TEDxSeattleLive: Watching TED 2018 "The Age of Amazement"

 

To introduce TED2018, TED owner Chris Anderson and TED Head of Curation Helen Walters asked the audience to complete a simple task: to turn to someone whom they didn’t know and state what, over the last year, the main emotion is that they’ve felt. In Seattle, the crowd that was gathered at TEDxSeattleLive followed suit. Strangers exchanged quick greetings and with just a few minutes for the exercise began sharing their hope—and fears—from the past year.  Looking from the back of the audience during TEDxSeattleLive 2018 held at The Riveter

While there was plenty of apprehension in the crowd, there was also hope for what the next year would bring despite an increasingly divisive global culture. Seattle has long been known as a city filled with forward-thinking innovation and passion for change, so it’s no surprise a day full of learning and inspiration was met with such an openness to how an idea can shape the future.

The event screened two different sessions over the course of the day: “Doom. Gloom. Outrage. Uproar.” then “Wow. Just wow.” Between the two sessions, the audience listened to topics ranging from the #MeToo movement by Tracee Ellis Ross, to how artificial intelligence can upheave the job market as we know it today by Kai-Fu Lee.


Back of the room at The Riveter as the audience watches TEDxSeattleLive on the large screen

TEDxSeattleLive: Watching TED 2018 "The Age of Amazement"

 

To introduce TED2018, TED owner Chris Anderson and TED Head of Curation Helen Walters asked the audience to complete a simple task: to turn to someone whom they didn’t know and state what, over the last year, the main emotion is that they’ve felt. In Seattle, the crowd that was gathered at TEDxSeattleLive followed suit. Strangers exchanged quick greetings and with just a few minutes for the exercise began sharing their hope—and fears—from the past year.  Looking from the back of the audience during TEDxSeattleLive 2018 held at The Riveter

While there was plenty of apprehension in the crowd, there was also hope for what the next year would bring despite an increasingly divisive global culture. Seattle has long been known as a city filled with forward-thinking innovation and passion for change, so it’s no surprise a day full of learning and inspiration was met with such an openness to how an idea can shape the future.

The event screened two different sessions over the course of the day: “Doom. Gloom. Outrage. Uproar.” then “Wow. Just wow.” Between the two sessions, the audience listened to topics ranging from the #MeToo movement by Tracee Ellis Ross, to how artificial intelligence can upheave the job market as we know it today by Kai-Fu Lee.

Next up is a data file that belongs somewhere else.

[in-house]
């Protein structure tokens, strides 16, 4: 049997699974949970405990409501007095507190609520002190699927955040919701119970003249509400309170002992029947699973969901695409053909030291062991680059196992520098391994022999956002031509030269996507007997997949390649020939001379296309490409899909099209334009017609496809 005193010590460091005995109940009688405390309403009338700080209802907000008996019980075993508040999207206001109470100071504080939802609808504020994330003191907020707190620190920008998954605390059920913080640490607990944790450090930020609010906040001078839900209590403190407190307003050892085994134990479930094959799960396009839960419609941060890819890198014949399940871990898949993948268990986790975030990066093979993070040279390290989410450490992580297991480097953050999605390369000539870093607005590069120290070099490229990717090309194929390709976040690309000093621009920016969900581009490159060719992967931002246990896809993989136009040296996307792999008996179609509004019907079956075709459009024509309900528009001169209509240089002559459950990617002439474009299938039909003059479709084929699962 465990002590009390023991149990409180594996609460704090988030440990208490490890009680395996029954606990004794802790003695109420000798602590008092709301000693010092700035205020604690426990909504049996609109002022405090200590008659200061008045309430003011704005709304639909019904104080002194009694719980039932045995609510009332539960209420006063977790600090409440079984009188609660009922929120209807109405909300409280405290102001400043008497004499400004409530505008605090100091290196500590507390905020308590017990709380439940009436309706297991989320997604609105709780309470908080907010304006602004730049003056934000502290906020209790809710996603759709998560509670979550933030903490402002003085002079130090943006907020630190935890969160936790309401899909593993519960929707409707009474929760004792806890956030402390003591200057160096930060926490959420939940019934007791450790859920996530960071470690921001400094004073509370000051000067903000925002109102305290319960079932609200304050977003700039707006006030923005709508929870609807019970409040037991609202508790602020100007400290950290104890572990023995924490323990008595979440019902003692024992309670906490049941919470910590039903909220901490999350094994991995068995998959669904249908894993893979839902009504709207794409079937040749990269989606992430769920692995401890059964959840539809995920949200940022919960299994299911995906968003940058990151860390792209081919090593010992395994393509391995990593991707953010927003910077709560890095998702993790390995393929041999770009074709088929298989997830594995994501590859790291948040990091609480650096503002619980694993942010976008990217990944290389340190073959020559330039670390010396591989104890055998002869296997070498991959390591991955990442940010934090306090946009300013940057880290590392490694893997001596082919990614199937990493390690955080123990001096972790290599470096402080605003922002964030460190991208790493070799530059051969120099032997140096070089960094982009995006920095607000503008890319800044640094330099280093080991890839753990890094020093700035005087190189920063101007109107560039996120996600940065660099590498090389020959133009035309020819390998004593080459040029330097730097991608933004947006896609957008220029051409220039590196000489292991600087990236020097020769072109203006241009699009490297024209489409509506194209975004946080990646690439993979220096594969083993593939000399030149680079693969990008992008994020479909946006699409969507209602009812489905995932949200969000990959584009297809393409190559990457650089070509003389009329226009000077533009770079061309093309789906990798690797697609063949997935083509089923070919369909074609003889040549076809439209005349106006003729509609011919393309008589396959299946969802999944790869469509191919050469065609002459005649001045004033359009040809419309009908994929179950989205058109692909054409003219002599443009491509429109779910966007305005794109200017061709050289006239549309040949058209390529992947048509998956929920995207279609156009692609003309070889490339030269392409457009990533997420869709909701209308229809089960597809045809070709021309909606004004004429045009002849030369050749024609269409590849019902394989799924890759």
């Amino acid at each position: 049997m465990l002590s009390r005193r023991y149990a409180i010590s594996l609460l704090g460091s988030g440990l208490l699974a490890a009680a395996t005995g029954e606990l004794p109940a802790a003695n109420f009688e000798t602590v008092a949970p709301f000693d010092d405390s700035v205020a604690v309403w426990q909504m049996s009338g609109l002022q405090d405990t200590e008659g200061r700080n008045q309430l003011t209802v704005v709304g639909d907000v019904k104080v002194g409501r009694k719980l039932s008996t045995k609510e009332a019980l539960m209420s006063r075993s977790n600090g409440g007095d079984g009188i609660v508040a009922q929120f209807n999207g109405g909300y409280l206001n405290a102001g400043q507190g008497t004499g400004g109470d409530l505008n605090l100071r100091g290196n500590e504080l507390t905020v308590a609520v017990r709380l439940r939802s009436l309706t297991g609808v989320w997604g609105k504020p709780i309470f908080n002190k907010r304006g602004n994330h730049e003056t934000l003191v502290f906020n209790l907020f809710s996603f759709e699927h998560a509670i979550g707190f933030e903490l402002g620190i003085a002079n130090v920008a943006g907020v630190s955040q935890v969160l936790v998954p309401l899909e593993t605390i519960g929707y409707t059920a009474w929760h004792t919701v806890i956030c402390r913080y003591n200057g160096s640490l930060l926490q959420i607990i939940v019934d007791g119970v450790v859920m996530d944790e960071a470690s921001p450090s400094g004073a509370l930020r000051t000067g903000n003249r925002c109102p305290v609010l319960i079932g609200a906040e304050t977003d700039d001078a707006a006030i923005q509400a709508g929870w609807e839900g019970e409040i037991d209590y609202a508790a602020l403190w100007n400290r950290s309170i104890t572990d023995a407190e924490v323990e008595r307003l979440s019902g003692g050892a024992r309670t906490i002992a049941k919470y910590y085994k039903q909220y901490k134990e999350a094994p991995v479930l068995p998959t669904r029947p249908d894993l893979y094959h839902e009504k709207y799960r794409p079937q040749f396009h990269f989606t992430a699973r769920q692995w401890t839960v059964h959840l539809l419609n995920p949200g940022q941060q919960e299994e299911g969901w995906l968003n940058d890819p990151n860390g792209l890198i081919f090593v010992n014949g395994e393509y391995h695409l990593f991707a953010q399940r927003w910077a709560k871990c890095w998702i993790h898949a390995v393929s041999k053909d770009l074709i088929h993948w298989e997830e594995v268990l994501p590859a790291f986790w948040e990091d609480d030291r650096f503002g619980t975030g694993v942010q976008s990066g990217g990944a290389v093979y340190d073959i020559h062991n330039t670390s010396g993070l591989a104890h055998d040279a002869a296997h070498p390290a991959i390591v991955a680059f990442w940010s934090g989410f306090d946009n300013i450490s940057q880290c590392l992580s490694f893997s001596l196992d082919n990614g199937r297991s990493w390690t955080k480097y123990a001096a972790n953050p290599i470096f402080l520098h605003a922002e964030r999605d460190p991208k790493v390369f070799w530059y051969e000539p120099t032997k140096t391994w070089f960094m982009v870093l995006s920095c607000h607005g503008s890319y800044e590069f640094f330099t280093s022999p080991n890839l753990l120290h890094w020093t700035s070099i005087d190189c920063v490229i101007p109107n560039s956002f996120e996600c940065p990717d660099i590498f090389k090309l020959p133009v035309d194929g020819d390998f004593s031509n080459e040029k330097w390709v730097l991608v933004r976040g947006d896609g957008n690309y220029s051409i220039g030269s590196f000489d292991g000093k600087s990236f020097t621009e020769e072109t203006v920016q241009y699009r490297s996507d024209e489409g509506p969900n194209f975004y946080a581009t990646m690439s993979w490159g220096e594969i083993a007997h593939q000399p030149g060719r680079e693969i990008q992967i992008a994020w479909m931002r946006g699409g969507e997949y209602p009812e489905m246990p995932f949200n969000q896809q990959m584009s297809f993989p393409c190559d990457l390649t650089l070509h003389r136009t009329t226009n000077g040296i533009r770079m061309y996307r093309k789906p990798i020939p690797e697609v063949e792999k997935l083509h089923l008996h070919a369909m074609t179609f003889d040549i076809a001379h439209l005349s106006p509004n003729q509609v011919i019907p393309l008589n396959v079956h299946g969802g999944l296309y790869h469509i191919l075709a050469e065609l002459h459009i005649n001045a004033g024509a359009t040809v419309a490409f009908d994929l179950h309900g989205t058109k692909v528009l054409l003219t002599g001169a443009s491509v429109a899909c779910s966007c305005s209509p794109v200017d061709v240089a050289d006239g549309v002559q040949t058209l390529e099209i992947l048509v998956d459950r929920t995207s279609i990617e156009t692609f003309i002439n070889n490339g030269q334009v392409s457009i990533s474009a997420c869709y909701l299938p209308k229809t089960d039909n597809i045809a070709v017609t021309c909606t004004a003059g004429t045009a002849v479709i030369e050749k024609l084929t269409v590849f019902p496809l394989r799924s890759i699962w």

Back of the room at The Riveter as the audience watches TEDxSeattleLive on the large screen

TEDxSeattleLive: Watching TED 2018 "The Age of Amazement"

 

To introduce TED2018, TED owner Chris Anderson and TED Head of Curation Helen Walters asked the audience to complete a simple task: to turn to someone whom they didn’t know and state what, over the last year, the main emotion is that they’ve felt. In Seattle, the crowd that was gathered at TEDxSeattleLive followed suit. Strangers exchanged quick greetings and with just a few minutes for the exercise began sharing their hope—and fears—from the past year.  Looking from the back of the audience during TEDxSeattleLive 2018 held at The Riveter

While there was plenty of apprehension in the crowd, there was also hope for what the next year would bring despite an increasingly divisive global culture. Seattle has long been known as a city filled with forward-thinking innovation and passion for change, so it’s no surprise a day full of learning and inspiration was met with such an openness to how an idea can shape the future.

The event screened two different sessions over the course of the day: “Doom. Gloom. Outrage. Uproar.” then “Wow. Just wow.” Between the two sessions, the audience listened to topics ranging from the #MeToo movement by Tracee Ellis Ross, to how artificial intelligence can upheave the job market as we know it today by Kai-Fu Lee.


Back of the room at The Riveter as the audience watches TEDxSeattleLive on the large screen

TEDxSeattleLive: Watching TED 2018 "The Age of Amazement"

 

To introduce TED2018, TED owner Chris Anderson and TED Head of Curation Helen Walters asked the audience to complete a simple task: to turn to someone whom they didn’t know and state what, over the last year, the main emotion is that they’ve felt. In Seattle, the crowd that was gathered at TEDxSeattleLive followed suit. Strangers exchanged quick greetings and with just a few minutes for the exercise began sharing their hope—and fears—from the past year.  Looking from the back of the audience during TEDxSeattleLive 2018 held at The Riveter

While there was plenty of apprehension in the crowd, there was also hope for what the next year would bring despite an increasingly divisive global culture. Seattle has long been known as a city filled with forward-thinking innovation and passion for change, so it’s no surprise a day full of learning and inspiration was met with such an openness to how an idea can shape the future.